FULTON — Chance Foster, 30, started a landscaping businesses because he loved the satisfaction of working in the field — loved it ever since he was a kid, even studied landscape design at MU. When he and his business partner, Nathan Real, started Truescape with two pickup trucks and some lawn equipment, he thought it would be a way to earn a living by working outdoors.
But he spends most of his time in the office, which he doesn't like, and which is where we sat down for a few minutes together because that’s where the work is.
Foster ticks off a lot of good things in his life. He's got a wife and daughter he thinks are beautiful, and his business has grown every year — those two pickup trucks are now a full array of landscaping, fertilizer and irrigation services.
But it's taken a toll. He puts in 80 hours a week pretty routinely, and he's not doing as much of the work he loves. That's why when he pictures the life he wants to have by 35, "less stress" is at the top of his list. That gives him five years to get everything in place. Less work, home that’s easily paid for, time to go to baseball games with family and friends.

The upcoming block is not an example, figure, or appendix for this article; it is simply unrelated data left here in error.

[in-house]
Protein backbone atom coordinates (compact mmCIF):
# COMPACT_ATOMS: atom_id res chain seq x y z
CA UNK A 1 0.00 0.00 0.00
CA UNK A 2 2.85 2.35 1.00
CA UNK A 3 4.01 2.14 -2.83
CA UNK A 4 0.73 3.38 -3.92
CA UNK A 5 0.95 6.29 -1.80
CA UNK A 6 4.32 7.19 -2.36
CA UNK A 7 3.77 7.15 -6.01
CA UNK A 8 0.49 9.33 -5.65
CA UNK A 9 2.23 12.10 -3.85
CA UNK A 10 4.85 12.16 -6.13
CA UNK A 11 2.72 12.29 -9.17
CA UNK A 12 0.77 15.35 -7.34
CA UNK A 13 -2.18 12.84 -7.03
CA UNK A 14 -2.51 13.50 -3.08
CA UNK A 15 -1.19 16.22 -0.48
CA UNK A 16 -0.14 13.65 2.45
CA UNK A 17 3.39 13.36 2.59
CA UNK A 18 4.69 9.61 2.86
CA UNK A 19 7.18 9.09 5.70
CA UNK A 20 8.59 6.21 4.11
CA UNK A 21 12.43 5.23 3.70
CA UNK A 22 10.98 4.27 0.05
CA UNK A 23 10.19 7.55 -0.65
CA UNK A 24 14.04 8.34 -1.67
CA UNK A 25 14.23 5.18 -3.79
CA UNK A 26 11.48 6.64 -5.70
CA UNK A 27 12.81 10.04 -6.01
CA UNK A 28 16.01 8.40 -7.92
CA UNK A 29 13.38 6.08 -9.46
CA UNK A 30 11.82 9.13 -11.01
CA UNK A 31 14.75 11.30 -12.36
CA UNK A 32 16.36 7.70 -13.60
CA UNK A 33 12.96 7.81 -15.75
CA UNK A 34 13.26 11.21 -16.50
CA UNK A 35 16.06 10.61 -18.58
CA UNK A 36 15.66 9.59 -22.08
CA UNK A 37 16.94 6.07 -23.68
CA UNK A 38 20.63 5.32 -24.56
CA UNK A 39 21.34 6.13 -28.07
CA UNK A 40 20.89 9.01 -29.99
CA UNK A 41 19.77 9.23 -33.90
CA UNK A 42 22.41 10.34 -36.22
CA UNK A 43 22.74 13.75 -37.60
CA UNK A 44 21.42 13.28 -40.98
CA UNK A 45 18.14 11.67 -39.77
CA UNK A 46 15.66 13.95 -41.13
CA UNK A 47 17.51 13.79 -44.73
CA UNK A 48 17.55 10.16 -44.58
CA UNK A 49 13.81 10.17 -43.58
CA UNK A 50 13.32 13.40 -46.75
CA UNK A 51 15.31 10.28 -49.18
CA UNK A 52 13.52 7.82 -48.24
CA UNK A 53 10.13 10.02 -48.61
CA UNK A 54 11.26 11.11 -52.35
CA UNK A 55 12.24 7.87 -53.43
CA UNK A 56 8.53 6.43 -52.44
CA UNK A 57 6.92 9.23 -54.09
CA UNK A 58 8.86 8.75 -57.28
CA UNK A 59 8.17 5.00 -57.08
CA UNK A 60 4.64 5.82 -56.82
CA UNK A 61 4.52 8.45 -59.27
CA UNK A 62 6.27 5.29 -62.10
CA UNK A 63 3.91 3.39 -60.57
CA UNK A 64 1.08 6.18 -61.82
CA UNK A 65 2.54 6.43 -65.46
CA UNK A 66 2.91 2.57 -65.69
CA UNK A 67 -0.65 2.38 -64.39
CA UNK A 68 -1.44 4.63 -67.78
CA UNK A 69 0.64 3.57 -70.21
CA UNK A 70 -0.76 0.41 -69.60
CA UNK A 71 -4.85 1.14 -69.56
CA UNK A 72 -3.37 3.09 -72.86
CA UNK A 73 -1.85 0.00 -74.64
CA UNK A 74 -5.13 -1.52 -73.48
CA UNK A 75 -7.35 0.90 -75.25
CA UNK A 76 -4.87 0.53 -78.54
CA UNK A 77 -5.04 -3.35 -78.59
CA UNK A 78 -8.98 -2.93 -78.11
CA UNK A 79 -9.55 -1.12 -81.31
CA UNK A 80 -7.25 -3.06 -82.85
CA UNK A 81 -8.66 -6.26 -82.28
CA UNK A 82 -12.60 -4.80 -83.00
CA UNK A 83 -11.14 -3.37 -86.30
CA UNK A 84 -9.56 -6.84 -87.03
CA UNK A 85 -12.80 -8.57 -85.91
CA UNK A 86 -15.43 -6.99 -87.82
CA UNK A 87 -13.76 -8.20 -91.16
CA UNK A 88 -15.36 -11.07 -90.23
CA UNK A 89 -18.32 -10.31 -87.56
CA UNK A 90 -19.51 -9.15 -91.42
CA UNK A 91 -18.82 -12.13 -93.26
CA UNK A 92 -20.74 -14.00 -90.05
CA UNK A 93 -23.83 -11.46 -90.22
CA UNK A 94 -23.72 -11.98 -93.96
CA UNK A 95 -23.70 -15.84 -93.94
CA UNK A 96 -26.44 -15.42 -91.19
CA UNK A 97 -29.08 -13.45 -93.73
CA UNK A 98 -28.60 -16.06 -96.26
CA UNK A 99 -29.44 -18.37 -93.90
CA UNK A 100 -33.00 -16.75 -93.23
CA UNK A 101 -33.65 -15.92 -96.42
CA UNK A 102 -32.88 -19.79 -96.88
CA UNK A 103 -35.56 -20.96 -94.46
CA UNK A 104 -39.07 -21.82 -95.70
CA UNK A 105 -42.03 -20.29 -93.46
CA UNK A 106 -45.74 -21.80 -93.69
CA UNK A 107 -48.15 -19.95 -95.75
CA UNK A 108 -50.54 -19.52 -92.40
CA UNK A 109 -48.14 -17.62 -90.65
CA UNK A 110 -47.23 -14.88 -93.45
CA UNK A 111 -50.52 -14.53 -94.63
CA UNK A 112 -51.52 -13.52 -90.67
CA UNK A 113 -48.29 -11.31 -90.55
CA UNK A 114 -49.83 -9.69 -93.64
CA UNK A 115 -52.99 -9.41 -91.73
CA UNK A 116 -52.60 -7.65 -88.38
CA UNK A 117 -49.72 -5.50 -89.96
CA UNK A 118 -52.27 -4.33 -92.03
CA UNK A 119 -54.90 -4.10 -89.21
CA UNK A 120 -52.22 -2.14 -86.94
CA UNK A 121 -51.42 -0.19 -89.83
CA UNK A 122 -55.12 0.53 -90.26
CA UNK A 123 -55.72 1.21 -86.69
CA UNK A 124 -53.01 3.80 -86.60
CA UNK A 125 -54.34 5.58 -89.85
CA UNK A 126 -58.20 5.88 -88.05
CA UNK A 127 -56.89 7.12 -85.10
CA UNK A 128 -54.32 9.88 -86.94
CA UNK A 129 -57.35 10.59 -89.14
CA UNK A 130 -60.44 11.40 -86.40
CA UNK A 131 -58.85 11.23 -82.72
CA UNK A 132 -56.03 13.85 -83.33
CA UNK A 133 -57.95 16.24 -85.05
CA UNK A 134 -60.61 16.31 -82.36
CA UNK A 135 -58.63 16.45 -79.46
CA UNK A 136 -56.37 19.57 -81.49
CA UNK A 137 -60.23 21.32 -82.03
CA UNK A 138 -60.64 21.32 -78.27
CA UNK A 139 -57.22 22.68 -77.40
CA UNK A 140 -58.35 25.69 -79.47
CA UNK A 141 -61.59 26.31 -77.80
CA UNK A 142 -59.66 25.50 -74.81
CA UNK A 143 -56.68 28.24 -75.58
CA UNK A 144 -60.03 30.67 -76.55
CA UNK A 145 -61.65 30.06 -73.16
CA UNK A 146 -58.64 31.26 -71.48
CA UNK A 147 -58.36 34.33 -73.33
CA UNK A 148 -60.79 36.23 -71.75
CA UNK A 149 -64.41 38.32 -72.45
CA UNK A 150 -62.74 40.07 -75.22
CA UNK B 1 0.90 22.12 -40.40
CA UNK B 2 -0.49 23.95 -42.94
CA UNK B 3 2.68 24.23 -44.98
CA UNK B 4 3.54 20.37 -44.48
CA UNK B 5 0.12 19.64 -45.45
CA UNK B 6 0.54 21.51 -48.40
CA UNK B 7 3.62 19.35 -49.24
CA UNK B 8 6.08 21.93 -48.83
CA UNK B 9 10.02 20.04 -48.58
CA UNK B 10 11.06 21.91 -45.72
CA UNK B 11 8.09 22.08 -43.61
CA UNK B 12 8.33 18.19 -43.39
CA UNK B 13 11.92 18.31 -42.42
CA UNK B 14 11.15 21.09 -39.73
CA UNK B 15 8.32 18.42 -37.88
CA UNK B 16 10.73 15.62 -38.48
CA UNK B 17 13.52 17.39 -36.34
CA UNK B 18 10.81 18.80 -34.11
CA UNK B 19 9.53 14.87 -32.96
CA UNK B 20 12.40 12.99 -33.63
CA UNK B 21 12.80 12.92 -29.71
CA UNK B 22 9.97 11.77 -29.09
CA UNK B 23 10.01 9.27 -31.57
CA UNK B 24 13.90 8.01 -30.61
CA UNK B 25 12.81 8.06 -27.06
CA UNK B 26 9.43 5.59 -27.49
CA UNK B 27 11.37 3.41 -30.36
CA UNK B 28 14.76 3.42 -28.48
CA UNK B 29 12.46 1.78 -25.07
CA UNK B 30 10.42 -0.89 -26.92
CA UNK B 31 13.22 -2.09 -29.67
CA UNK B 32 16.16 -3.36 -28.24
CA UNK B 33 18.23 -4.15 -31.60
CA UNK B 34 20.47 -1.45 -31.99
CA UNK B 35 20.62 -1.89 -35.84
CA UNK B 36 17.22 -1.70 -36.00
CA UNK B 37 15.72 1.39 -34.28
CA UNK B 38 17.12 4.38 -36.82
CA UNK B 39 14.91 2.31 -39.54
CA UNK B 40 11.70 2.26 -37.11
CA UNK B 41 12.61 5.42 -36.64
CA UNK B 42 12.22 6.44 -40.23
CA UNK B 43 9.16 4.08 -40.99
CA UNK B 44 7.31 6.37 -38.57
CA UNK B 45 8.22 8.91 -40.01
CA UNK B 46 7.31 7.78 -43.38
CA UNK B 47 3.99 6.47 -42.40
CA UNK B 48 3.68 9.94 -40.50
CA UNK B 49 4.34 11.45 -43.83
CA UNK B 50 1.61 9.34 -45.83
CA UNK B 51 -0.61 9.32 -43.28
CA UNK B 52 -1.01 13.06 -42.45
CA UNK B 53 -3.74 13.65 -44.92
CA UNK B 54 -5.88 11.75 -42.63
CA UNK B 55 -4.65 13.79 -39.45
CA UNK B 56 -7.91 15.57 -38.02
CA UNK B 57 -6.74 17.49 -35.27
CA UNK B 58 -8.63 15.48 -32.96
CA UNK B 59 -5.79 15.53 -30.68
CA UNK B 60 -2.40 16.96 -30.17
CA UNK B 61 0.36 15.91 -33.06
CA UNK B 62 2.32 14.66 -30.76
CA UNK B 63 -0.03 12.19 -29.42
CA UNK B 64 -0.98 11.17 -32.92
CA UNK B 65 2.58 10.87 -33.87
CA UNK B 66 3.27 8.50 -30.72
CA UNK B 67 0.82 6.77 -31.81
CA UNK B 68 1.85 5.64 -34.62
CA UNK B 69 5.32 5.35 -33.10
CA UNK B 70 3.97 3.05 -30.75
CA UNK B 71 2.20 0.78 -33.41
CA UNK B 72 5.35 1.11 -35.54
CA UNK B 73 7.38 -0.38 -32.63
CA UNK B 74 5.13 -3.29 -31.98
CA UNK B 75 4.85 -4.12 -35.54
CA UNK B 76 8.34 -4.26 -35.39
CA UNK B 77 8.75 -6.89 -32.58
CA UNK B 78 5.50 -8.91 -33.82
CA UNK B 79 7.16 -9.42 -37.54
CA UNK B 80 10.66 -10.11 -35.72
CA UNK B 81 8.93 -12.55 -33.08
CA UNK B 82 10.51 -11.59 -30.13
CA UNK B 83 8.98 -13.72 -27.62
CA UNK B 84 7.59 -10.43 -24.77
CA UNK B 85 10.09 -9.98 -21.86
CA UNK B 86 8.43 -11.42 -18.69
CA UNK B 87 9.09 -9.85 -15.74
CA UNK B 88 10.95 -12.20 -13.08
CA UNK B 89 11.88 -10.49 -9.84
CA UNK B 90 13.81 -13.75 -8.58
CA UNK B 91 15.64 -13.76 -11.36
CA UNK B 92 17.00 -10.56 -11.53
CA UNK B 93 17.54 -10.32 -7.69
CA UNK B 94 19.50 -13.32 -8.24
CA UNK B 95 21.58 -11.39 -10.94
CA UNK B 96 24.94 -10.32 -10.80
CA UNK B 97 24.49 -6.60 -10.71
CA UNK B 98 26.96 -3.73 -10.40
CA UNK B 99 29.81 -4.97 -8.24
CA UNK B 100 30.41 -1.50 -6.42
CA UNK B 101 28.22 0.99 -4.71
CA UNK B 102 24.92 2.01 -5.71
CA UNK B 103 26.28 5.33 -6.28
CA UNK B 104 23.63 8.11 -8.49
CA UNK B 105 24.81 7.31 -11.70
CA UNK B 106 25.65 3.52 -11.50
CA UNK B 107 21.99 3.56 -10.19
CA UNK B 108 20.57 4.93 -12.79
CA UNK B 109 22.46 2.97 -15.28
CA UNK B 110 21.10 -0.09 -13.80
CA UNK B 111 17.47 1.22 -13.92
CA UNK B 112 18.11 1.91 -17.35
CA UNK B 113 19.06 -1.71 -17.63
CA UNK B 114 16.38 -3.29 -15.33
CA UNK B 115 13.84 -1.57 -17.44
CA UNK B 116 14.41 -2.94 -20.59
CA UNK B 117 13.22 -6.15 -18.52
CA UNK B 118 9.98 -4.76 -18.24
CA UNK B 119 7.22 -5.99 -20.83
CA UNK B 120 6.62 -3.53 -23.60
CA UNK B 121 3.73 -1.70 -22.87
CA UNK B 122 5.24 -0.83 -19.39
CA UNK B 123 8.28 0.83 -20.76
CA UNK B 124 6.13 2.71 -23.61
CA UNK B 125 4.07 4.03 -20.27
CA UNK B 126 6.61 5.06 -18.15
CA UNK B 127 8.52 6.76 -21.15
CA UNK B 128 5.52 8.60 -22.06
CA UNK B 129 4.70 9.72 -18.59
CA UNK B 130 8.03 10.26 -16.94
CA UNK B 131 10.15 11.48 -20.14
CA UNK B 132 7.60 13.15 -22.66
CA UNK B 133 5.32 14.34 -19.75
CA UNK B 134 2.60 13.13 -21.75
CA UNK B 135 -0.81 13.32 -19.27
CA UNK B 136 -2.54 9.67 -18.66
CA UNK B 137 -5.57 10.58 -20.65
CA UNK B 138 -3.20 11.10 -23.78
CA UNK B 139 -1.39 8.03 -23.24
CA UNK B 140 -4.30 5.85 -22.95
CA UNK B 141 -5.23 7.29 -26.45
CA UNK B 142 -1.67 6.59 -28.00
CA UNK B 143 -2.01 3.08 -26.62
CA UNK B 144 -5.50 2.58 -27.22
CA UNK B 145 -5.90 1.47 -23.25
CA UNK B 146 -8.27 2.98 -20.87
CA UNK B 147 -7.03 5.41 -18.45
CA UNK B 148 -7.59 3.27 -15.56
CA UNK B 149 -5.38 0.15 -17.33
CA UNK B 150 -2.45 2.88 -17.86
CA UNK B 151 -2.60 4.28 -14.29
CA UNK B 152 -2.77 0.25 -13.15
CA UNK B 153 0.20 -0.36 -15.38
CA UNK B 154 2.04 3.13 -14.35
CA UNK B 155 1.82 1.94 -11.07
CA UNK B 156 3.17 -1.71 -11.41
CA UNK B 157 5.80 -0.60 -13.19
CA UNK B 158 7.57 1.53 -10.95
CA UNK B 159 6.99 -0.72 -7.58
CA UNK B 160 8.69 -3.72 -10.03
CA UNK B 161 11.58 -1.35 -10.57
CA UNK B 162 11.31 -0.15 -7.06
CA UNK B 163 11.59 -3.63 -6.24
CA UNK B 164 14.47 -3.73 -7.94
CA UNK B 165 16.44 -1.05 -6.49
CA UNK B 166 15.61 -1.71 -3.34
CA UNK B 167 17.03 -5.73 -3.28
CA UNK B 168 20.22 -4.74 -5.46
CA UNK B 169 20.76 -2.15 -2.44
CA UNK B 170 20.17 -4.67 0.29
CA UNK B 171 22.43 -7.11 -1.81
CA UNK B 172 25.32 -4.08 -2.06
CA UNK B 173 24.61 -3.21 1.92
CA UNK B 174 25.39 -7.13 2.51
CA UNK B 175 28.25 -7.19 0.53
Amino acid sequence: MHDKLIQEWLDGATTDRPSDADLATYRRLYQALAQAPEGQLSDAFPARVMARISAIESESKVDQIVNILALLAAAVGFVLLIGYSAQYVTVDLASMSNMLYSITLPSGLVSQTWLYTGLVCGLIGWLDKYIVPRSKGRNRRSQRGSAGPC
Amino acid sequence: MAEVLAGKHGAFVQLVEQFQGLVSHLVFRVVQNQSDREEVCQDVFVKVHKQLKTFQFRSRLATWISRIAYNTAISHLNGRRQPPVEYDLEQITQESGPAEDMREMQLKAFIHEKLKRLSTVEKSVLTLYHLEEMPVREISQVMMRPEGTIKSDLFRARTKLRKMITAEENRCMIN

But for now, he's making up for a lack of seasonal employees with more of those 80-hour weeks.
"It's hard to go from not working all winter to working your ass off," Foster said. "It's hard to get guys motivated and to find guys that want to work that many hours."
So he works the hours himself. Foster and Real started and grew a small business in a small town in the middle of the recession’s worst times. So it can be done. But, for Foster, that's meant grueling hours and deferred dreams.
Is that what it takes in this tough economy? And is that what it always took? Or did 40 hours a week used to get you where 80 gets you now?
This story is part of the American Next, a special project exploring the hopes, fears and changing expectations of Missouri's next generation in challenging times.